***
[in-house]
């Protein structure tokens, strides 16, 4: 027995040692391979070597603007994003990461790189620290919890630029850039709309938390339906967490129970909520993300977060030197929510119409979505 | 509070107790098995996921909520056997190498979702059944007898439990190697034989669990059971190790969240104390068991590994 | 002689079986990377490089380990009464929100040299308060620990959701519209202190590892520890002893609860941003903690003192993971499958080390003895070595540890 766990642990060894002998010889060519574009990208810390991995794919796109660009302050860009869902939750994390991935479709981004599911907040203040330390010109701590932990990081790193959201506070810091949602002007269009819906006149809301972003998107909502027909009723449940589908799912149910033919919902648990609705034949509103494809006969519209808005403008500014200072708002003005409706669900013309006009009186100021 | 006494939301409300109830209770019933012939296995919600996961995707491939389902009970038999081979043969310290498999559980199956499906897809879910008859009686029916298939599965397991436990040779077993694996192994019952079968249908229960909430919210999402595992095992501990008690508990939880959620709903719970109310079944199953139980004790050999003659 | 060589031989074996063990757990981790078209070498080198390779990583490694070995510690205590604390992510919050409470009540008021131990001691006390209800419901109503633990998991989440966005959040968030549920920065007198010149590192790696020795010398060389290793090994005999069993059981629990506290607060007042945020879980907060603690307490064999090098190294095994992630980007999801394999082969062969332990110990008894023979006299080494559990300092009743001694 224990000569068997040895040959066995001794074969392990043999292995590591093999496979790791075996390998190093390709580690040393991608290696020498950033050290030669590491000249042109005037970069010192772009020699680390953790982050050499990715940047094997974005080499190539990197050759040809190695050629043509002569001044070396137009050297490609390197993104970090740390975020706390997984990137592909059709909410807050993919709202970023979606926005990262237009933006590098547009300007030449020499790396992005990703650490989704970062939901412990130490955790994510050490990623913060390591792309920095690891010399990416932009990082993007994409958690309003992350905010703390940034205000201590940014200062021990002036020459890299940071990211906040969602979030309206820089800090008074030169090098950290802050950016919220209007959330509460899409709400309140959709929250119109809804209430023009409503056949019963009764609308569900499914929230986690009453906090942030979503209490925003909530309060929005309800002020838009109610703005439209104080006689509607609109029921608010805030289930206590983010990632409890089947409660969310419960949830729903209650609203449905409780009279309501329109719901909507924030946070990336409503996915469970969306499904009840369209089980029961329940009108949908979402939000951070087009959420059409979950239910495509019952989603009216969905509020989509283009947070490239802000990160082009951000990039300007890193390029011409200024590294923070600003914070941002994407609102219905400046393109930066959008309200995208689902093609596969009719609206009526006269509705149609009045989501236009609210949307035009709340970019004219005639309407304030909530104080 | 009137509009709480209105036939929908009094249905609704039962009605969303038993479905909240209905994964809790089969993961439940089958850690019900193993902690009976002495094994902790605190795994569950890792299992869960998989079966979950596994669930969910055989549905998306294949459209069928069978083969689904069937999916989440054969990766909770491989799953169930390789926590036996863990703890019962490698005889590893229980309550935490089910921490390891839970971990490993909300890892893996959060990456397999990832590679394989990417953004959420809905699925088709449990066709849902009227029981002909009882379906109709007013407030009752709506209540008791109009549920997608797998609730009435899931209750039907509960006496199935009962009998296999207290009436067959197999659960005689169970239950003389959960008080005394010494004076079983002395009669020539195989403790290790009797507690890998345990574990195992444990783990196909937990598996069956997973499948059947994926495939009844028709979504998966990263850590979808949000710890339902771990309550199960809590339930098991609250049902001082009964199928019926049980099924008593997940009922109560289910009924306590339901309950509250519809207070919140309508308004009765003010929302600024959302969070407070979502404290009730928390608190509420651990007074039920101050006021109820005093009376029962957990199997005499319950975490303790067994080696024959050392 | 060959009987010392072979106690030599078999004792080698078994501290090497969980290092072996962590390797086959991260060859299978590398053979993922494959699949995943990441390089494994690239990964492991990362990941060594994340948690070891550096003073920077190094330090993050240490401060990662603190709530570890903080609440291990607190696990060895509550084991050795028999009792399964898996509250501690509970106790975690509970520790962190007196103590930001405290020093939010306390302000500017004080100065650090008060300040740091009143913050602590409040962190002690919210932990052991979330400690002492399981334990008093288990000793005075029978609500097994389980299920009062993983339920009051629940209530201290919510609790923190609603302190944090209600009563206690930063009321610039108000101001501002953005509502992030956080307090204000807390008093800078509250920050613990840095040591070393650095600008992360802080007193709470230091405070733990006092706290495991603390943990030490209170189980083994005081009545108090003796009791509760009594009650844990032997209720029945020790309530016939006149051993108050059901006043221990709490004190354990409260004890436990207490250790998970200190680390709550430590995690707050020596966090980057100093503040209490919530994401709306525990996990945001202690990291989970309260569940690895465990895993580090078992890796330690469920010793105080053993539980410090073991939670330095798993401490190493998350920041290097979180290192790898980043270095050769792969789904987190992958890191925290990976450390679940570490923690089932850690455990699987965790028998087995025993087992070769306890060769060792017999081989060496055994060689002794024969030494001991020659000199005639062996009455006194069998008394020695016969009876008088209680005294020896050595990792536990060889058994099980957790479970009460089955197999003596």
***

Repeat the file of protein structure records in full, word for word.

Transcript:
[in-house]
């Protein structure tokens, strides 16, 4: 027995040692391979070597603007994003990461790189620290919890630029850039709309938390339906967490129970909520993300977060030197929510119409979505 | 509070107790098995996921909520056997190498979702059944007898439990190697034989669990059971190790969240104390068991590994 | 002689079986990377490089380990009464929100040299308060620990959701519209202190590892520890002893609860941003903690003192993971499958080390003895070595540890 766990642990060894002998010889060519574009990208810390991995794919796109660009302050860009869902939750994390991935479709981004599911907040203040330390010109701590932990990081790193959201506070810091949602002007269009819906006149809301972003998107909502027909009723449940589908799912149910033919919902648990609705034949509103494809006969519209808005403008500014200072708002003005409706669900013309006009009186100021 | 006494939301409300109830209770019933012939296995919600996961995707491939389902009970038999081979043969310290498999559980199956499906897809879910008859009686029916298939599965397991436990040779077993694996192994019952079968249908229960909430919210999402595992095992501990008690508990939880959620709903719970109310079944199953139980004790050999003659 | 060589031989074996063990757990981790078209070498080198390779990583490694070995510690205590604390992510919050409470009540008021131990001691006390209800419901109503633990998991989440966005959040968030549920920065007198010149590192790696020795010398060389290793090994005999069993059981629990506290607060007042945020879980907060603690307490064999090098190294095994992630980007999801394999082969062969332990110990008894023979006299080494559990300092009743001694 224990000569068997040895040959066995001794074969392990043999292995590591093999496979790791075996390998190093390709580690040393991608290696020498950033050290030669590491000249042109005037970069010192772009020699680390953790982050050499990715940047094997974005080499190539990197050759040809190695050629043509002569001044070396137009050297490609390197993104970090740390975020706390997984990137592909059709909410807050993919709202970023979606926005990262237009933006590098547009300007030449020499790396992005990703650490989704970062939901412990130490955790994510050490990623913060390591792309920095690891010399990416932009990082993007994409958690309003992350905010703390940034205000201590940014200062021990002036020459890299940071990211906040969602979030309206820089800090008074030169090098950290802050950016919220209007959330509460899409709400309140959709929250119109809804209430023009409503056949019963009764609308569900499914929230986690009453906090942030979503209490925003909530309060929005309800002020838009109610703005439209104080006689509607609109029921608010805030289930206590983010990632409890089947409660969310419960949830729903209650609203449905409780009279309501329109719901909507924030946070990336409503996915469970969306499904009840369209089980029961329940009108949908979402939000951070087009959420059409979950239910495509019952989603009216969905509020989509283009947070490239802000990160082009951000990039300007890193390029011409200024590294923070600003914070941002994407609102219905400046393109930066959008309200995208689902093609596969009719609206009526006269509705149609009045989501236009609210949307035009709340970019004219005639309407304030909530104080 | 009137509009709480209105036939929908009094249905609704039962009605969303038993479905909240209905994964809790089969993961439940089958850690019900193993902690009976002495094994902790605190795994569950890792299992869960998989079966979950596994669930969910055989549905998306294949459209069928069978083969689904069937999916989440054969990766909770491989799953169930390789926590036996863990703890019962490698005889590893229980309550935490089910921490390891839970971990490993909300890892893996959060990456397999990832590679394989990417953004959420809905699925088709449990066709849902009227029981002909009882379906109709007013407030009752709506209540008791109009549920997608797998609730009435899931209750039907509960006496199935009962009998296999207290009436067959197999659960005689169970239950003389959960008080005394010494004076079983002395009669020539195989403790290790009797507690890998345990574990195992444990783990196909937990598996069956997973499948059947994926495939009844028709979504998966990263850590979808949000710890339902771990309550199960809590339930098991609250049902001082009964199928019926049980099924008593997940009922109560289910009924306590339901309950509250519809207070919140309508308004009765003010929302600024959302969070407070979502404290009730928390608190509420651990007074039920101050006021109820005093009376029962957990199997005499319950975490303790067994080696024959050392 | 060959009987010392072979106690030599078999004792080698078994501290090497969980290092072996962590390797086959991260060859299978590398053979993922494959699949995943990441390089494994690239990964492991990362990941060594994340948690070891550096003073920077190094330090993050240490401060990662603190709530570890903080609440291990607190696990060895509550084991050795028999009792399964898996509250501690509970106790975690509970520790962190007196103590930001405290020093939010306390302000500017004080100065650090008060300040740091009143913050602590409040962190002690919210932990052991979330400690002492399981334990008093288990000793005075029978609500097994389980299920009062993983339920009051629940209530201290919510609790923190609603302190944090209600009563206690930063009321610039108000101001501002953005509502992030956080307090204000807390008093800078509250920050613990840095040591070393650095600008992360802080007193709470230091405070733990006092706290495991603390943990030490209170189980083994005081009545108090003796009791509760009594009650844990032997209720029945020790309530016939006149051993108050059901006043221990709490004190354990409260004890436990207490250790998970200190680390709550430590995690707050020596966090980057100093503040209490919530994401709306525990996990945001202690990291989970309260569940690895465990895993580090078992890796330690469920010793105080053993539980410090073991939670330095798993401490190493998350920041290097979180290192790898980043270095050769792969789904987190992958890191925290990976450390679940570490923690089932850690455990699987965790028998087995025993087992070769306890060769060792017999081989060496055994060689002794024969030494001991020659000199005639062996009455006194069998008394020695016969009876008088209680005294020896050595990792536990060889058994099980957790479970009460089955197999003596």